Fair Dealing by Giulia Forsythe (CC BY-NC-SA 2.0) https://flic.kr/p/dRkXwP

Fair Dealing by Giulia Forsythe (CC BY-NC-SA 2.0) https://flic.kr/p/dRkXwP

Copyright

CBC Lawsuit vs. Conservative Party

The CBC Lawsuit, Fair Dealing and Future Reform: The Unexpected Arrival of Copyright in Election 2019

As the 2019 federal election winds toward voting day next week, copyright has unexpectedly arrived on the scene. Cultural groups have lamented for weeks that none of the national political parties have discussed copyright, placed it in their platforms, or otherwise committed to reforms. The likely reason – neatly articulated by OpenMedia’s Laura Tribe in this week’s Lawbytes podcast – is that there are no sharp divisions between the parties on copyright that might provide an electoral advantage. Instead, the government conducted an extensive copyright review which led to the Industry Committee’s June 2019 report. That committee, which heard from hundreds of witnesses representing all perspectives, generated a report that received all-party support and provides a roadmap for future reforms (the notable exception being on crown copyright).

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October 17, 2019 3 comments News
Elections Canada polling station 2015 by ishmael n. daro https://flic.kr/p/z3z7Su https://flic.kr/p/z3z7Su

The LawBytes Podcast, Episode 27: Digital Policy and Election 2019 – Laura Tribe of OpenMedia on Where the Parties Stand

Digital issues were expected to garner attention in the 2019 Canadian federal election campaign. Over the course of the past few weeks, all the main political parties have had something to say about the high cost of cellphone prices in Canada and the prospect of implementing new taxes on tech companies. Laura Tribe, the Executive Director of OpenMedia, joined the podcast to talk about election 2019 and digital policies in a conversation that focused on wireless services and Internet taxes as well as privacy, intermediary liability, trade, and copyright.

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October 15, 2019 1 comment Podcasts
CBC Button by Rebecca Bollwitt https://flic.kr/p/9dwQhg (CC BY-NC-SA 2.0)

CBC vs. CPC: Why the CBC’s Attempt to Use Copyright to Stifle Expression Backfired Badly

The CBC’s copyright infringement lawsuit against the Conservative Party over the use of seven short video clips in a campaign ad and several Twitter postings sparked a torrent of criticism as even CBC supporters wondered what executives were thinking. My Globe and Mail op-ed notes that the public broadcaster claimed it was defending the independence of its journalists and journalism, yet the opposite predictably occurred, with many believing that the lawsuit itself demonstrated a political bias.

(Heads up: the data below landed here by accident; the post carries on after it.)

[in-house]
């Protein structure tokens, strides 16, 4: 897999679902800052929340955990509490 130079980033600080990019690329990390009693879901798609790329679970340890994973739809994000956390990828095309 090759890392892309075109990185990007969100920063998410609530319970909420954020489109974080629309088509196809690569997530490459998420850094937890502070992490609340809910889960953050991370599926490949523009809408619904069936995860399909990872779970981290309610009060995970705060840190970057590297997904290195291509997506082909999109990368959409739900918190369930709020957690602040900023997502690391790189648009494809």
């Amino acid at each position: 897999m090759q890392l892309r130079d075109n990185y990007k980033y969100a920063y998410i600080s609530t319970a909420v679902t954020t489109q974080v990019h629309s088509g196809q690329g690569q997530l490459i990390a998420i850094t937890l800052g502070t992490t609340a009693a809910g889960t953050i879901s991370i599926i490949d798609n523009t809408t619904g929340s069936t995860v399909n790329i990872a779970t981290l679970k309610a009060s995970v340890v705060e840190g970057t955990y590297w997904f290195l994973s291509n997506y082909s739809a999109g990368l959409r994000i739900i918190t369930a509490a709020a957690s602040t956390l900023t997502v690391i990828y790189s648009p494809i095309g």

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October 14, 2019 8 comments Columns
CBC's Rosemary Barton by Ian Capstick https://flic.kr/p/9tt7Ju (CC BY-SA 2.0)

What Was the CBC Thinking?: A Closer Look at the Video Clips in its Copyright Lawsuit Against the Conservative Party

The CBC decision to sue the Conservative Party for copyright infringement over seven clips that were either used in a campaign ad or posted to Twitter has unsurprisingly garnered considerable attention. While the CBC claims that its lawsuit was designed to defend perceptions of independence of its journalists and journalism, the opposite has predictably occurred with many believing that the lawsuit itself (filed eleven days before the election after the content was removed) demonstrates bias against the Conservative party. Not only does the lawsuit fuel perceptions of bias, but it causes enormous damage to CBC journalists – Rosemary Barton and John Paul Tasker – who are both named as plaintiffs in the lawsuit. The CBC now says it will file an application to remove them from the suit, but it is hard to understand how anyone at the public broadcaster thought it was a good idea to have one of its lead news anchors and a parliamentary reporter sue a political party.

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October 12, 2019 17 comments News
CBC News advertising board, CBC Broadcast Centre, Toronto, Southern Ontario, Canada by Pranav Bhatt (CC BY-NC-SA 2.0) https://flic.kr/p/9HBz23

CBC Sues the Conservative Party of Canada for Copyright Infringement Citing Campaign Video, Posting Debate Excerpts on Twitter

The CBC has filed a copyright infringement lawsuit against the Conservative Party over the use of clips on its Not As Advertised website and the use of debate clips on its Twitter feed. The lawsuit, filed yesterday in federal court, claims that a campaign video titled “Look at What We’ve Done” contained multiple excerpts from CBC programming in violation of copyright law. Moreover, the CBC also cites tweets that included short video clips of between 21 seconds and 42 seconds from the English-language leaders’ debate. The CBC argues that posting those clips on Twitter also constitutes copyright infringement.

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October 11, 2019 39 comments News